Warm up your Voice and your body to become a better teacher

If you do some vocal exercises to prepare for your job, you might find that your singing abilities improve as well.

Maybe you’ve never considered it, but lately I have started my days with stretching and warming up my voice. Actually I was doing the exercise for other unrelated projects in my life, but I immediately discovered positive benefits in my job as a teacher. If you don’t already, I’d recommend:

1) Starting your day with stretching

Stretching is all around good. It releases endorphins, which help your body and mind relax. Plus it gets you ready for all kinds of jerky movements.

Stretch your arms, legs, back and neck muscles. And for all those computer fiends out there — make sure to stretch your fingers and wrists as well!

To go further, you can massage your neck and jaw muscles and give your hands a wrists a good go-over, too.

2) Warming up your vocal chords

Singers do it, so why not teachers, too? After all, we are using our voice constantly throughout the day. Speaking with a warmed up voice not only feels incredible, but it also makes the act of speaking less stressful on the body.

How to do it? Well, here are some common exercise techniques that everyone can do:

  • Humming — as soon as I wake up in the morning I start to hum. Slowly at first, with perhaps just a, “Hmmm…” (like we do when we’re thinking) or an “Uh-huh” (like we do when we agree with something). Gradually I start to hum little tunes, but I find that I can always go back to the basics and just hum little sounds. The trick is to include some high and low notes, but to always keep it relaxed and smooth. Like stretching any muscle, the point is warming up, not hurting yourself. More and more I find myself repeating this exercise throughout my day. You can hum with and open or closed mouth. Just switch it up and get in tune with your vocal chords slowly and steadily.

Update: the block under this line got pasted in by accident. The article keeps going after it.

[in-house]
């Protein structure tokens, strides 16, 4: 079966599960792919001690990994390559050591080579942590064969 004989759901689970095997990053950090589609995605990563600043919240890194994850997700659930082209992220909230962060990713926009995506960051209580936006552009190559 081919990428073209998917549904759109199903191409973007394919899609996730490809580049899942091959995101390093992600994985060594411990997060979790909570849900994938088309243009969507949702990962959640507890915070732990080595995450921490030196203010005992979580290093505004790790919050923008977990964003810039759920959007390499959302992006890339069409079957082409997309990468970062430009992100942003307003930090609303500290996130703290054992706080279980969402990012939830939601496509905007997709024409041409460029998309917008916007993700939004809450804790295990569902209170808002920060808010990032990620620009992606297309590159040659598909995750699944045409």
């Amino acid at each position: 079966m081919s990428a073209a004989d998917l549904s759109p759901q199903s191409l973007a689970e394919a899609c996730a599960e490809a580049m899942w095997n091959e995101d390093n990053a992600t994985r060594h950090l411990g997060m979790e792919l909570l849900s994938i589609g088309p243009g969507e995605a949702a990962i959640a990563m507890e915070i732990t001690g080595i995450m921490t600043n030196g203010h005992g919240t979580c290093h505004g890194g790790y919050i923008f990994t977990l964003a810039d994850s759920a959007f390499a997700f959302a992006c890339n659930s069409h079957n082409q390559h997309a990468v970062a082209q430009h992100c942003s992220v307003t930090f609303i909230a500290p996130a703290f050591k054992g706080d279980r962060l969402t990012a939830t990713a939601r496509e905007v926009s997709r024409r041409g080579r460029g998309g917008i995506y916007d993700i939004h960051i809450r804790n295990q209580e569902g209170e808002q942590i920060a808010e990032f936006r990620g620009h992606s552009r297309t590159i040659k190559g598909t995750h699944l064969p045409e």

• Drinking and gargling water — your vocal chords need water to work properly, but most people don’t get enough of it. Speaking on a dry throat not only hurts, but it does more damage to your vocal chords. Stay energetic and stay hydrated with a bunch of water!
  • Yawning — Scientists still don’t quite understand why we do it, but that doesn’t concern us. Yawns are stretches for the neck muscles and vocal chords. Yawn with full yawning sounds (“Ahhhhhhhhhh…waawawawa…”) for maximum effectiveness.
  • Eating healthy — of course the foods we eat have an effect on our weight and energy levels, but they also effect our mood and our vocal chords. I’ve noticed that sweet drinks and coffee, for example, tend to dry out my throat. I still sometimes drink them, but if I do, I try to make sure to chase them with lots of water to re-hydrate my vocal chords.
Well, that’s it for this post. I seriously recommend finding a type of warm-up routine that works for you.  Work is work and warming up will keep you healthier and allow you to do a better job. If you do some vocal exercises to prepare for your job, you might find that your singing abilities improve as well!
To go further on the topic of vocal warm-ups, some search terms I recommend are: “Lip Rolls”, “Tongue Trills”, and “Vocal Fry”. Check Youtube or the internet at large for more information.
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